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Reliable Outperformance Among Bond Fund Managers?

| | Posted in: Investing Expertise, Mutual/Hedge Funds

Does past performance predict future results for bond funds? In their April 2007 paper entitled “‘Hot Hands’ in Bond Funds”, Joop Huij and Jeroen Derwall measure persistence in the relative performance of bond mutual funds. Using return data for 3,549 bond funds spanning 1990-2003, they find that:

  • Most bond mutual funds underperform a passive benchmark on a risk-adjusted basis.
  • Across high-quality, high-yield and mortgage-backed bond funds, the probability that a relative outperformer (underperformer) continues to outperform (underperform) is about 60%. The out-of-sample difference in risk-adjusted returns between the top 10% and bottom 10% of past performers exceeds 3.5% per year, driven largely by strong persistence in underperformance.
  • Bond fund investors can beat a passive index strategy by nearly 1.8% a year using a monthly rebalanced portfolio of no-load bond funds that are strong past performers. (See the chart below.)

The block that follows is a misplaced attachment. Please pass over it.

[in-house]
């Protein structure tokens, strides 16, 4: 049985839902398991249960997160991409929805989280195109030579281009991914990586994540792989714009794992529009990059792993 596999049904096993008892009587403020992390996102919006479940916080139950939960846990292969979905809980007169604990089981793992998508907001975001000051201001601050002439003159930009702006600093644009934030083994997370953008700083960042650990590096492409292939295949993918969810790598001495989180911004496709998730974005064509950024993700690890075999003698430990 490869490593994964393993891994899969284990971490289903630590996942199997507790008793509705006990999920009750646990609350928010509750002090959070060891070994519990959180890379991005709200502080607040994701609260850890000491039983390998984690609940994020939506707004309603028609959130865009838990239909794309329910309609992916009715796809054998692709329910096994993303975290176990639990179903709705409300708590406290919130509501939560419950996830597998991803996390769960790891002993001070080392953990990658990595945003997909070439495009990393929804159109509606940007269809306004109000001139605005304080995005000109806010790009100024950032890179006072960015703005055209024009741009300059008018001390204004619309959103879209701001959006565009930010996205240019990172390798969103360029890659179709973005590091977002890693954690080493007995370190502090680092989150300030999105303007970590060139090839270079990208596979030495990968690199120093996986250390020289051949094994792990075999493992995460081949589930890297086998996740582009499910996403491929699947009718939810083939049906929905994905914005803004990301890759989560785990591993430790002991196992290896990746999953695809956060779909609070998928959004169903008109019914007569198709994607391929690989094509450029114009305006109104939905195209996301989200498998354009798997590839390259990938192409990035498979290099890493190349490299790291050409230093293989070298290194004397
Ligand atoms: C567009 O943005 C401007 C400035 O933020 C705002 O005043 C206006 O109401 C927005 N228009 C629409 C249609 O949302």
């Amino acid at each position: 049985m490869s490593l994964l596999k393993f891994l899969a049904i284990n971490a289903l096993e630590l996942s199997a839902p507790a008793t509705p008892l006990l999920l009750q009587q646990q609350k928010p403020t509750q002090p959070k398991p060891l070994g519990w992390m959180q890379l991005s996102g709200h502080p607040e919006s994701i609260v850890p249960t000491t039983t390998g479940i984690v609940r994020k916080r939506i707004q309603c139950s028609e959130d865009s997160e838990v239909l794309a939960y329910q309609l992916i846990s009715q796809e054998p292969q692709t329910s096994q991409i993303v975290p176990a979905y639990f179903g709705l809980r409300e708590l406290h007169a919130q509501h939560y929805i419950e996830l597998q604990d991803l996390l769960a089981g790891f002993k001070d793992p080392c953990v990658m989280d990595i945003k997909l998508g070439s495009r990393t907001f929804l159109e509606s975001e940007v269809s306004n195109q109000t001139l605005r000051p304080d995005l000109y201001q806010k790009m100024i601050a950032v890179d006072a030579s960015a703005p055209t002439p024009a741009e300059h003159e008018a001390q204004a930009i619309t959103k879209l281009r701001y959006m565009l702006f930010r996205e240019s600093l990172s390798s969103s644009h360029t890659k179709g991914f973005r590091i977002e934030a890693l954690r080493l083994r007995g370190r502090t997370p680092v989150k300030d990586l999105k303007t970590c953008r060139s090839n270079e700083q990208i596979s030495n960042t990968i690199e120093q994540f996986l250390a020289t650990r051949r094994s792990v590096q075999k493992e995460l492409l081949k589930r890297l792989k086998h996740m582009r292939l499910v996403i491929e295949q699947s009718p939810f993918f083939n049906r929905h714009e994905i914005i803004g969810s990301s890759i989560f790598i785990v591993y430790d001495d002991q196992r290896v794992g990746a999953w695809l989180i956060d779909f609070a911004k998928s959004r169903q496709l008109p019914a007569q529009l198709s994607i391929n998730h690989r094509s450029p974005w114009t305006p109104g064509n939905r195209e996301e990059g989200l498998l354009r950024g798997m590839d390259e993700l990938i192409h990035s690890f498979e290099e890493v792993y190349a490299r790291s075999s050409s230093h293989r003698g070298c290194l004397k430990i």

• While bond index funds are reasonable low-cost vehicles for unsophisticated investors, sophisticated investors can systematically exploit bond fund performance persistence.

The following figure, taken from the paper, compares the cumulative values of one-dollar investments in: (1) a monthly rebalanced portfolio of no-load bond funds selected based on strong past performance (solid blue line); and, (2) a passive benchmark portfolio constructed from a broad investment-grade bond index, a high-yield bond index and a mortgage-backed bond index (magenta dashed line). Funds in the former are weighted according to Modern Portfolio Theory.

In summary, past performance is significantly indicative of future performance among bond mutual funds.

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